- The Washington Times - Monday, April 16, 2001

LONDON A nightmare three-week voyage by as many as 250 children aboard a slave ship running dangerously short of food and water failed to end as expected yesterday in Benin, where U.N. officials were waiting to meet it.
The MV Etireno has covered 1,200 miles during its trip around West Africa, with its ever more desperate crew unable to find a place to offload the children without the fear of arrest.
The children, from Benin and neighboring Togo, are thought to be as young as 10 and to have been sold for as little as $15 by their parents.
They had apparently been sold to work on cocoa plantations in Ivory Coast, where more than half the world's chocolate is produced, including much of that used to make the Easter candy handed out in Western nations yesterday.
The whereabouts of the ship remain a mystery. Benin officials said it had been turned away Thursday from the port of Douala in Cameroon and was believed bound back to Benin's main city, Cotonou, where its voyage began about three weeks ago. The return sea voyage from Douala normally takes just two days.
The ship was earlier prevented from docking in Gabon. All the countries are along the Gulf of Guinea.
Officials with the U.N. children's agency told the Associated Press that the boat may have docked elsewhere.
There are several major ports in Nigeria where it may have docked, avoiding detection by bribing port officials. Nigeria is considered one of the world's most corrupt nations and regulation enforcement is often lax.
Known as "chocolate slaves," thousands of children between the ages of 9 and 12 are sold from Mali, Benin, Central African Republic and Togo to work on the plantations.
Some are kidnapped by traders while playing outside their homes; others are sold by parents living in poverty. In many cases, brokers persuade parents that their children will receive professional training or a good education with a wealthy family.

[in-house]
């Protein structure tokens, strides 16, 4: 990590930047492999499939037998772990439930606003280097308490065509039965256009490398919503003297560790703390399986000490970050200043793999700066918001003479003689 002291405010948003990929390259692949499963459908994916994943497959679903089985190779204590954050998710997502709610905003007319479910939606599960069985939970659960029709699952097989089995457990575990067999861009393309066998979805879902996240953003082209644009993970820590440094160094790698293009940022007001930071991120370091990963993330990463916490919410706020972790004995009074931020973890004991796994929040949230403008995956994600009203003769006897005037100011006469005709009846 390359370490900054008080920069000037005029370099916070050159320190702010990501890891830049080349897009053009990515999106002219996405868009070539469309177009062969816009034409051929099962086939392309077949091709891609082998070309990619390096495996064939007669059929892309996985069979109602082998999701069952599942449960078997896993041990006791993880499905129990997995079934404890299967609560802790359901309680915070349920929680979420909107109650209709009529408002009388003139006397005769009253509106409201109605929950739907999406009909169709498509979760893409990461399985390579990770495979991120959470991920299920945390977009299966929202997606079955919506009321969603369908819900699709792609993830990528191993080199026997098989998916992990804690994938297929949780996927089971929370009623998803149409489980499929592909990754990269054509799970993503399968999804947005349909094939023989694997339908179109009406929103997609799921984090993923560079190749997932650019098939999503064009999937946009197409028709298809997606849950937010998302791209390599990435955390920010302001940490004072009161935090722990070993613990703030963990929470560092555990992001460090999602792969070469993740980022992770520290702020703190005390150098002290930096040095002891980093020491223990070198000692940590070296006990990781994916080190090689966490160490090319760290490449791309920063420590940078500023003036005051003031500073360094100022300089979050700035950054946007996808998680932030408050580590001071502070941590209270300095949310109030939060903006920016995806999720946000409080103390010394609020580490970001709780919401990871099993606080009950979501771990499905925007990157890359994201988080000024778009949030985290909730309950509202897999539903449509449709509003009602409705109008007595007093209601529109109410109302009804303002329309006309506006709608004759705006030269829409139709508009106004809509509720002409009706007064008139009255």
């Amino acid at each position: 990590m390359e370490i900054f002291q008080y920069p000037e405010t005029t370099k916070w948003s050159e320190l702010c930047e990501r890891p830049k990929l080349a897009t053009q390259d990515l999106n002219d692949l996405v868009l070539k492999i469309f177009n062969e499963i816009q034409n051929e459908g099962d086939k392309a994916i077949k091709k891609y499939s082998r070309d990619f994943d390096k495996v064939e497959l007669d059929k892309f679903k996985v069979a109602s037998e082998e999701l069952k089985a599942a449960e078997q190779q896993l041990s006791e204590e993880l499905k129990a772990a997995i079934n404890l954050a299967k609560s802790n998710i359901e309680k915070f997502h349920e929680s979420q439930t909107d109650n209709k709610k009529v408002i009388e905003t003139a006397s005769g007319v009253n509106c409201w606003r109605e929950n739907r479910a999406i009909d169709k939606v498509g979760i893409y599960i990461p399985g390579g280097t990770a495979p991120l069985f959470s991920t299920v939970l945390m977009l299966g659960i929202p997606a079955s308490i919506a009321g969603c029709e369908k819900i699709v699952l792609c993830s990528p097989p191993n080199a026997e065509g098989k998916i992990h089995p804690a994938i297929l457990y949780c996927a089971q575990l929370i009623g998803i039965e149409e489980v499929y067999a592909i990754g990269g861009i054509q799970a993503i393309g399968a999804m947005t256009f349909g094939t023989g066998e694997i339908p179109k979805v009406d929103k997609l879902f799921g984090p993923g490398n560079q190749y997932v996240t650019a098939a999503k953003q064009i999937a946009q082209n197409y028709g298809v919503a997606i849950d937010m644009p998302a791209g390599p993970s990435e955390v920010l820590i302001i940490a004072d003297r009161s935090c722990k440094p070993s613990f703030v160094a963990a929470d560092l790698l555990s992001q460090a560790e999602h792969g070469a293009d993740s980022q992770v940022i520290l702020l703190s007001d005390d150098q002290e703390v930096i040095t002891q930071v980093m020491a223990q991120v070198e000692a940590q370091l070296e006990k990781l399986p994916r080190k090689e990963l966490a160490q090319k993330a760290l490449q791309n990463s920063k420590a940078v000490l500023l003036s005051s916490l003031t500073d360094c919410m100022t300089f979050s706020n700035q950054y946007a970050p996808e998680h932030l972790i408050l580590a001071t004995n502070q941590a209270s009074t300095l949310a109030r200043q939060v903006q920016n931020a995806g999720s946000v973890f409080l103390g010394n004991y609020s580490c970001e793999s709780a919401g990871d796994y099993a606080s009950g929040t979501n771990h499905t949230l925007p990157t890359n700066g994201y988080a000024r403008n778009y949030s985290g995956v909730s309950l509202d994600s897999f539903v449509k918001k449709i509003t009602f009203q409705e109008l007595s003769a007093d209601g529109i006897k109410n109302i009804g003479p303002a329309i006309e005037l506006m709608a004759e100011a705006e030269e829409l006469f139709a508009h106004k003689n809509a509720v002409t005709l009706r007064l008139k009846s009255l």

Instead, according to anti-slavery campaigners, the children are imprisoned on farms and forced to work long hours in the fields. Many are never seen or heard from again; many die in transit.
The children receive no money for their labor and are badly beaten. Those who escape can rarely find their way home and usually end up as prostitutes or beggars.
Slavery is banned internationally by all countries, and until recently child slavery had been confined to war-ravaged societies such as Angola and Sudan, where 10-year-old girls are used as servants and concubines.
Worsening poverty in many African countries, however, combined with falling commodities prices, means that slave trading is occurring in relatively peaceful areas.
According to the United Nations Children's Fund (UNICEF) more than 15,000 children are working on coffee and cocoa plantations in Ivory Coast.
"People who are drinking cocoa or coffee are drinking their blood," said Sali Kante, the director of Save the Children in Mali. "It is the blood of young children carrying cocoa sacks so heavy that they have wounds all over. It's pitiful to see."
The trade has gruesome echoes of the region's past, when European slave traders shipped millions of West Africans into forced labor on plantations in the Americas. Today's traders are Africans and Lebanese.
Most of the trade is carried out over land, but ships are occasionally used. Three years ago, Benin's port authorities found a slave ship with more than 400 children on board.
The Etireno had been expected to land in Benin yesterday but may have been frightened away by international publicity. Reception centers have been set up in Cotonou, a historic slaving market, where U.N. officials gathered over the weekend.
The Benin government said action would be taken against the crew and that the captain would be arrested. If the ship does dock, U.N. officials will try to reunite the children with their parents.
"Centers have been established in Benin to receive such children where they can be housed temporarily while we establish their identity," said Estelle Guluman, a UNICEF spokeswoman in Benin.
The aging Etireno had made regular trips from Benin to Gabon loaded with human cargo over the past five years, said Hadi Lai Landou, a senior official with the Benin state shipping firm. The company was contracted to provide docking and other services for the ship.
The vessel was filthy and in poor condition. "I would never travel on that ship," he told the AP.
There is confusion over the exact number of children aboard. Mrs. Ramatou Baba-Moussa, the Benin social affairs minister, said that she believed there were 180 children aboard when the vessel left Benin. Other reports range up to 250 or even higher.
Either way, say port officials, the ship was far too small for such a cargo and, having expected only a short voyage, is unlikely to have been carrying adequate water and food supplies.
"We can only imagine what condition the children are in," said another UNICEF spokesman. "We are prepared for the worst."


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